Only medical professionals should decide if medical exemptions are valid
By Dr. David Gonzalez
For more than a half century vaccines have been a safe and important tool in the fight to prevent death or disabilities caused by measles, whooping cough, diphtheria, polio and other childhood diseases. However, despite their success, a troubling minority of parents and guardians believe vaccinations pose more risks than benefits to their children.
In the past, parents could opt their children out of vaccinations by utilizing the personal belief exemption. However, legislation signed into law by Governor Jerry Brown in 2019 repealed that option. Now, the only way a parent can prevent their child from being vaccinated and attend school is by receiving a “medical exemption” from a licensed medical doctor.
In response to the growing number medical exemptions, non-profit organization Vaccinate California and others have sponsored Senate Bill 276 to create a government form for medical exemptions and a statewide exemptions database. The bill also requires the California Department of Public Health (CDPH) to develop a process state government employees would use to approve or deny medical exemption requests.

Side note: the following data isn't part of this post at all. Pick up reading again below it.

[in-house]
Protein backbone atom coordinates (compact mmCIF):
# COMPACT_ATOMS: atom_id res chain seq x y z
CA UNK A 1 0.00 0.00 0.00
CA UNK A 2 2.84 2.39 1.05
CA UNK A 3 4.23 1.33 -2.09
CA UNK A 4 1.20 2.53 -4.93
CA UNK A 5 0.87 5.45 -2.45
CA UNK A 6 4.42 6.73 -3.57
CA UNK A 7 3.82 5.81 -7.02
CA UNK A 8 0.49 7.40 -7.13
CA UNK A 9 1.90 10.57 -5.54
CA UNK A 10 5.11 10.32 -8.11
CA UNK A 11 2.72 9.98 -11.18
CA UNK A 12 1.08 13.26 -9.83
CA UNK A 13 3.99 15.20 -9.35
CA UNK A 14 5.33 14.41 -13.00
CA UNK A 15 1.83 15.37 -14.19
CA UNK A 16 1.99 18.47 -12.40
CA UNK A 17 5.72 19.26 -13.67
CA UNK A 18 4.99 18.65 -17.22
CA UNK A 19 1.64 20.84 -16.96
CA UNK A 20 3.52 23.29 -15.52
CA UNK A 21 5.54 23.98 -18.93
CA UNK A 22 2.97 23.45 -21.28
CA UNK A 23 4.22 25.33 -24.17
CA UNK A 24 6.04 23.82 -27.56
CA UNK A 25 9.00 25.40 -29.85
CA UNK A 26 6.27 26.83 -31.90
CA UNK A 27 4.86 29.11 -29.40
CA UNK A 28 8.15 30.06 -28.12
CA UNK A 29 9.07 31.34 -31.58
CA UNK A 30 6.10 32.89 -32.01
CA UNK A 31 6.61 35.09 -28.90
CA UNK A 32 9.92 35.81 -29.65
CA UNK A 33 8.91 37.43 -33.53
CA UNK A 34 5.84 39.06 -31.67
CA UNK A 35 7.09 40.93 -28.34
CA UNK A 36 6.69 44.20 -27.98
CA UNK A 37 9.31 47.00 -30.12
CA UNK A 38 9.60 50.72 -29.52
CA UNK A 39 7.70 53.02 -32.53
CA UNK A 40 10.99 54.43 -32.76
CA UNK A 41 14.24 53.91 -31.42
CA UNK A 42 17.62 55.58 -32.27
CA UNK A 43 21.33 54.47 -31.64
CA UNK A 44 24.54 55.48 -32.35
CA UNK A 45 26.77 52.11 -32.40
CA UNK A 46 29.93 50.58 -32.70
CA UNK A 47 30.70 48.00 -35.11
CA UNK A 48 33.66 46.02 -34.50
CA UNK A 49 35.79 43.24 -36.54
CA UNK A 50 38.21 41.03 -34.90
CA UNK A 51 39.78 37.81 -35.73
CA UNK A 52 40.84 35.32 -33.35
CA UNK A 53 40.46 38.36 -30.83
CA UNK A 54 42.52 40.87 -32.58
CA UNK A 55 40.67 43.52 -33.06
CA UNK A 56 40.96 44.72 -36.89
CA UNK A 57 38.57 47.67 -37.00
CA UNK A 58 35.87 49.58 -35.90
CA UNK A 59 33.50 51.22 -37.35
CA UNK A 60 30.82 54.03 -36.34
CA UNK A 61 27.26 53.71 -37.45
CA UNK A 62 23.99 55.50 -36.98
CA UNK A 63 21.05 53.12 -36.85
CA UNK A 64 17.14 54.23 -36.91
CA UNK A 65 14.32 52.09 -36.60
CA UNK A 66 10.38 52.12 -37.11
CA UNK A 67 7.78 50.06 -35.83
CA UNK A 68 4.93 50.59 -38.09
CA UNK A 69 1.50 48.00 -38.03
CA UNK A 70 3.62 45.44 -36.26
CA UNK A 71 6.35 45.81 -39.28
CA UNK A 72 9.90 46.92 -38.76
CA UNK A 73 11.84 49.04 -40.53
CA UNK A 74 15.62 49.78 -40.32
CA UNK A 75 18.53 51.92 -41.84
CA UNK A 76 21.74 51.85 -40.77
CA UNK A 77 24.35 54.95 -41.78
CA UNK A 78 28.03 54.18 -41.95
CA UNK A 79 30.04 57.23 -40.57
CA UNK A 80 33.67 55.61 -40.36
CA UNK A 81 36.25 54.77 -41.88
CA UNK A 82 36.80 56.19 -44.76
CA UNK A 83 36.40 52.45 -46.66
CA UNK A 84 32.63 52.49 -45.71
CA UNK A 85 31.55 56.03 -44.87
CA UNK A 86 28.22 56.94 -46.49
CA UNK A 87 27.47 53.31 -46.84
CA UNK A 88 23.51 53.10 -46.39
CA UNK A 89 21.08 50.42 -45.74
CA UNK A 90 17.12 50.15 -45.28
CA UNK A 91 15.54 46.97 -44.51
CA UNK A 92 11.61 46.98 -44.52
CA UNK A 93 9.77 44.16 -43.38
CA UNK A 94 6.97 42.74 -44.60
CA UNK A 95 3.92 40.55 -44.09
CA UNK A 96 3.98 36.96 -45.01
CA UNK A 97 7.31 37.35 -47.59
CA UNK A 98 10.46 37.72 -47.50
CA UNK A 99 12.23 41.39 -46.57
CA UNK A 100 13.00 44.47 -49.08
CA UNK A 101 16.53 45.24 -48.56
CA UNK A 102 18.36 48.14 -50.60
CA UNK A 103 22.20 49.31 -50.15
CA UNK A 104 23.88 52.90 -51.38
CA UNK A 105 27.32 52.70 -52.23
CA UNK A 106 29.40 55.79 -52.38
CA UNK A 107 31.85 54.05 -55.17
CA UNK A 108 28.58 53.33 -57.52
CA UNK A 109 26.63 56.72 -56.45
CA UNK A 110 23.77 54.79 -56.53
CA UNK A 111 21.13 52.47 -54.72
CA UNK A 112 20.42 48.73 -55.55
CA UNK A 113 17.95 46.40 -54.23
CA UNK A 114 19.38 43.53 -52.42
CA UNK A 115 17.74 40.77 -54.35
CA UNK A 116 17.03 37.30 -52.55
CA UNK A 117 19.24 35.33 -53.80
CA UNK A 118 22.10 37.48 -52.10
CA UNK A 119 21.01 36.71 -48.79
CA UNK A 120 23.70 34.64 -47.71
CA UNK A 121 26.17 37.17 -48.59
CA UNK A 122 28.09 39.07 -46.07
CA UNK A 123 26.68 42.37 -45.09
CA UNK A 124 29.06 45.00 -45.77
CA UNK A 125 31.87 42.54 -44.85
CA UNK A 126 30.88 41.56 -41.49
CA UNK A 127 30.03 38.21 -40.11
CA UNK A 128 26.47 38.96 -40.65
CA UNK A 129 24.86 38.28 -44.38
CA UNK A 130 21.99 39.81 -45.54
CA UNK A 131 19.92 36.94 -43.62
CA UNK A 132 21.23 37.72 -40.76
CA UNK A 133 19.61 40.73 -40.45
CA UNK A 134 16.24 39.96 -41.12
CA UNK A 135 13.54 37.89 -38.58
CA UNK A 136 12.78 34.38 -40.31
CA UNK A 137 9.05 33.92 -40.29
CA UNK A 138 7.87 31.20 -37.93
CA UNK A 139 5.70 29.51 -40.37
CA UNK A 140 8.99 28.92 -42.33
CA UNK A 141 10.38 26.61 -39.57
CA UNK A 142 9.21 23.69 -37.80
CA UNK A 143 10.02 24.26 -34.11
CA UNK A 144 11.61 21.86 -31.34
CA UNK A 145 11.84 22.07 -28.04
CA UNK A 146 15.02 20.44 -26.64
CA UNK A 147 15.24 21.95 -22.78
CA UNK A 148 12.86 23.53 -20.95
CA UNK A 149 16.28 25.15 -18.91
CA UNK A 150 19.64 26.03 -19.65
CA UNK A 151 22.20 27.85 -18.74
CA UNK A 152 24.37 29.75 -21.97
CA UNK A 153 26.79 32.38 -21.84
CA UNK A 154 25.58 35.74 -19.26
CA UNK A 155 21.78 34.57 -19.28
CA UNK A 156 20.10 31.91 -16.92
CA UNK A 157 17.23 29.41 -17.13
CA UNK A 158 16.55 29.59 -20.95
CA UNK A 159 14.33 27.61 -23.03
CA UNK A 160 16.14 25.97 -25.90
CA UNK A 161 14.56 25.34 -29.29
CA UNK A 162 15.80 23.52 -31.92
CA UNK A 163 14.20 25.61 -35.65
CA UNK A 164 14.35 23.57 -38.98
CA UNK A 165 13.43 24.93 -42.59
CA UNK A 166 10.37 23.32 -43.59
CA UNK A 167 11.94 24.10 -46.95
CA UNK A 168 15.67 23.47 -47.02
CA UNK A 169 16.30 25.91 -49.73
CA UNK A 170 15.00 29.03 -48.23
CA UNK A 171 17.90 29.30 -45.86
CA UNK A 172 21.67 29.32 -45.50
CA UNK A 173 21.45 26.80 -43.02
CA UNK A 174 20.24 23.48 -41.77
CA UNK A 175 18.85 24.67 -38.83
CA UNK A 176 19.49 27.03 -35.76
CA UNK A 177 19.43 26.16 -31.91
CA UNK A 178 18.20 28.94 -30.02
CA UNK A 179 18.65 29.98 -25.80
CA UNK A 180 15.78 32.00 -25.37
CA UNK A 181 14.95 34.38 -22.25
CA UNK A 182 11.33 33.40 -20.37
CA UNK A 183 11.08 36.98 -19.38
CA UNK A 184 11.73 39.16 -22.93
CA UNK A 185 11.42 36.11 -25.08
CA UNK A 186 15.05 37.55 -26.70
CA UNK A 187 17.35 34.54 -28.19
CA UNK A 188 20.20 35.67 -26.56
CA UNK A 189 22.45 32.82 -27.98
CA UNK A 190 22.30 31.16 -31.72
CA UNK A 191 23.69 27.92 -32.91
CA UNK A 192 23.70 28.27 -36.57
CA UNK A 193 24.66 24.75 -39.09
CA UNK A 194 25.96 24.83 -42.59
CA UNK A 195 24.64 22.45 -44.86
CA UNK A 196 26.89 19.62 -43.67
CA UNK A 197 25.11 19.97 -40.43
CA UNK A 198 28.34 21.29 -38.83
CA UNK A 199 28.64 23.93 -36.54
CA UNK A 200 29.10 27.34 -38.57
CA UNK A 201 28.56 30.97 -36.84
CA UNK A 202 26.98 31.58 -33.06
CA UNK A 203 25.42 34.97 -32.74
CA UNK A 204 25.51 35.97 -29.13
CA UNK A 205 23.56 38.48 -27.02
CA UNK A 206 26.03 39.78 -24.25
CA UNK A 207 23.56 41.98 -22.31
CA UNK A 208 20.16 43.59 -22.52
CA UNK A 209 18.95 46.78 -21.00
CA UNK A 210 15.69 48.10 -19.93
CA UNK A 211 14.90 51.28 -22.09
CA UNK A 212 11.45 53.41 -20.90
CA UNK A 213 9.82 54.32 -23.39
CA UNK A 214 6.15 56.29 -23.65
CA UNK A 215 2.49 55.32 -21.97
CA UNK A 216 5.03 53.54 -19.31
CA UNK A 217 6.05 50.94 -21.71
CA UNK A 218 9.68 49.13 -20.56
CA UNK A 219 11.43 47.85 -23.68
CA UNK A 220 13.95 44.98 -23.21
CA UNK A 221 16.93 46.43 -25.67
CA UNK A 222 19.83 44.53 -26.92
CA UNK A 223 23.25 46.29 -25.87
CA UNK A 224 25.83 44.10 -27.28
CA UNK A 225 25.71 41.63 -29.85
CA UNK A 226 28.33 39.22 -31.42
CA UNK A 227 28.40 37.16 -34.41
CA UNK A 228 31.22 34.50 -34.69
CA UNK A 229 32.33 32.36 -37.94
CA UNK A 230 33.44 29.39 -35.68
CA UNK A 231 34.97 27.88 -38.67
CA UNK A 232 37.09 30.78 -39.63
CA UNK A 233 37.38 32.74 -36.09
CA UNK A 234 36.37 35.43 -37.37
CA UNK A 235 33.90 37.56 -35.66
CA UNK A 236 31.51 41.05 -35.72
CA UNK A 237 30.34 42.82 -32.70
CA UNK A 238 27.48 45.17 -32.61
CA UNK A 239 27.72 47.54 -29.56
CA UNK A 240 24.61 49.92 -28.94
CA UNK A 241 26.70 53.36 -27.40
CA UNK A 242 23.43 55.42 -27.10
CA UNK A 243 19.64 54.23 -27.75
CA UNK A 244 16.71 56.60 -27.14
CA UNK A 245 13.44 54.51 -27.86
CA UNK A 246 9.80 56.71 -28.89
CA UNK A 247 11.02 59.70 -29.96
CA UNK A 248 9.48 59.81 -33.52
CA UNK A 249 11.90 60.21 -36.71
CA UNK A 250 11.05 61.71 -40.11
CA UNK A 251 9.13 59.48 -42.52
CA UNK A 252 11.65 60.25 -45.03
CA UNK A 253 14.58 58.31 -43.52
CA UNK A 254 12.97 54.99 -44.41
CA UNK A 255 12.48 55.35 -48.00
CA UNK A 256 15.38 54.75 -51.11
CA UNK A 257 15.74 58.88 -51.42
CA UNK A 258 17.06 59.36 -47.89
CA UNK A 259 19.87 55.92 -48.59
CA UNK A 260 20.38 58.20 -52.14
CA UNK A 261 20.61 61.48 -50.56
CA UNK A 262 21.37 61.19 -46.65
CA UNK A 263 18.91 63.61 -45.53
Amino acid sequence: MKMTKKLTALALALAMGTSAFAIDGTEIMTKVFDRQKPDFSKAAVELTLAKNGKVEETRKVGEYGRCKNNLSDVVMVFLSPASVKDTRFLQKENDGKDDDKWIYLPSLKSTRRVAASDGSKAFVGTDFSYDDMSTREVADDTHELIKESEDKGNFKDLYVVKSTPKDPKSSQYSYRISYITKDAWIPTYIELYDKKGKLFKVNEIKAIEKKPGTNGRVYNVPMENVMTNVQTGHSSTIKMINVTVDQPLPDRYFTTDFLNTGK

Carried by Democrat State Senator Richard Pan, SB 276 would create a system where untrained non-medical government employees may be empowered to evaluate vaccination exemptions. The legislation also requires CDPH to establish a database of medical exemption requests. This would place a significant burden on CDPH to decide in a timely manner whether a medical exemption is valid.
For example, if the 7,000 medical exemptions issued in 2017-18 were sent to CDPH the month before school starts, state or local officials would have to review 233 requests per day to meet the school start date—quite a challenge for agencies with many other responsibilities and limited staff and resources.
The process may also neglect or even overrule the opinion of a child’s personal physician and surgeon, and replace it with that of a far-away government worker who likely has no medical training and likely has never examined the child. This also begs the question will the state eventually receive the power to evaluate your child? This legislation could unintentionally lead to a massive increase in government power.
In addition, every physician issuing a medical exemption could be subject to state examination of medical competence and ethics without evidence that either has been violated.
While the development of a standardized medical exemption form and a database would increase information about medical exemptions, how will the forms and information be stored or secured, and what type of personal medical information would those files contain?
A more reasonable option would be to use the new database to flag physicians who have issued a higher than expected number of medical exemptions and turn that information over to the state medical board, which currently evaluates medical competence and ethics.
This solution would reduce concerns about non-medical professionals deciding if a medical exemption is based on valid health concerns and avoid costly duplication of physician oversight.
Dr. David Gonzalez is an assistant professor of public administration and organizational leadership with Brandman University’s School of Business & Professional Studies.